“To whom much is given even more is expected” are the early memories of the encouraging words my father would say sitting on the edge of my bed while I fell asleep at night. No dream was too big as I saw myself as a future astronaut, nuclear physicist, engineer or even surgeon. We were taught that dreaming wasn’t the problem, but to have never tried was. Growing up in Detroit, the sixth of seven children, my mother watched over us like a hawk. She gave us a good example of a loving, caring environment from which anything was possible. My father is a well-respected physician who broke racial barriers in medicine decades ago. I grew up watching his example, as he treated Detroit’s underserved patients and mentored others rising in his wake. It was through his example that I became the man I am today.
It was my father who taught me that philanthropy is not just about giving money—it’s about giving of one’s self. It’s about lifting up and reaching out.
When I decided to become a surgeon, it was not only because I wanted to make a difference. I became a surgeon because I loved science and the challenge of life-long learning. But soon I realized that with the gift of healing hands came a great responsibility to make the world better, one person, one family, one community at a time.
Recently, a mother and her son came to me at Chicago’s Cook County Hospital where I’m the Chief of Urology. She’d been told by several doctors that her son, who ignored his symptoms for some time, had inoperable cancer. But she refused to give up on him. Desperate for a second opinion, she asked me to review his case, and in the end, I decided to operate. When I was able to look her in the eye and say, “We were able to get it all,” I was reminded of the power to change lives through the blessing of science.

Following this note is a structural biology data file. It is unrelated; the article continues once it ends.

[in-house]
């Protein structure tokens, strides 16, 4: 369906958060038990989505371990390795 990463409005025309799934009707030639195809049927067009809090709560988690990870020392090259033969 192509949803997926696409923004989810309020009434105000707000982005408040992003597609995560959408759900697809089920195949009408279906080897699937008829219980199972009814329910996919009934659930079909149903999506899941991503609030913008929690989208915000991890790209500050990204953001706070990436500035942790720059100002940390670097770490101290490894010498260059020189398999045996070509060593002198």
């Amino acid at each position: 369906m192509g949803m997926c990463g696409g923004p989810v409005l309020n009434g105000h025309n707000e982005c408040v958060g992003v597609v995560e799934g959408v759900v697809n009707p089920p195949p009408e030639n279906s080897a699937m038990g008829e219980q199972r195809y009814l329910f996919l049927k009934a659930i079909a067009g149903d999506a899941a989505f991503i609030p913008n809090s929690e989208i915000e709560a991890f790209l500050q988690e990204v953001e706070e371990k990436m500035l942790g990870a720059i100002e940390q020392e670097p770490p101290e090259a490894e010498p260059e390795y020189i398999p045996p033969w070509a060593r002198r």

It is unacceptable that many men wait until something is seriously wrong before going to the doctor. Recognizing that health begins long before anyone steps into a doctor’s office, I developed the Men’s Health Initiative to promote wellness, prevention and the understanding of common health conditions. Through innovative community health programing, men learn the importance of health care instead of sick care. With the help of strong community partnerships, I see a day where men aren’t being dragged into doctor’s offices by their loved ones. Instead, they are taking pro-active control of their well-being, and serving as an example for their partners, children and communities.
In addition to our Men’s Health Initiative, I am most proud of what we have been able to do to affect the future of medicine. With our Tomorrow’s Doctors program we are working to expose our youth to the possibilities of medicine as a career. I am hoping that we can inspire the magic of medicine in the minds of underrepresented children. With the right encouragement and exposure, the door of possibilities can be opened, making today’s children “tomorrow’s doctors.”
On the frontlines of fighting cancer, Dr. Courtney Hollowell is a physician and the Chairman of Urology for the Cook County Health and Hospitals System. Dr. Hollowell has published numerous articles in peer-reviewed journals and is nationally recognized as an expert in urologic oncology (Prostate, Kidney, Bladder, Penile, and Testicular Cancer), genitourinary trauma/reconstructive surgery and men’s health issues.
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(Photo: Earl Gibson III)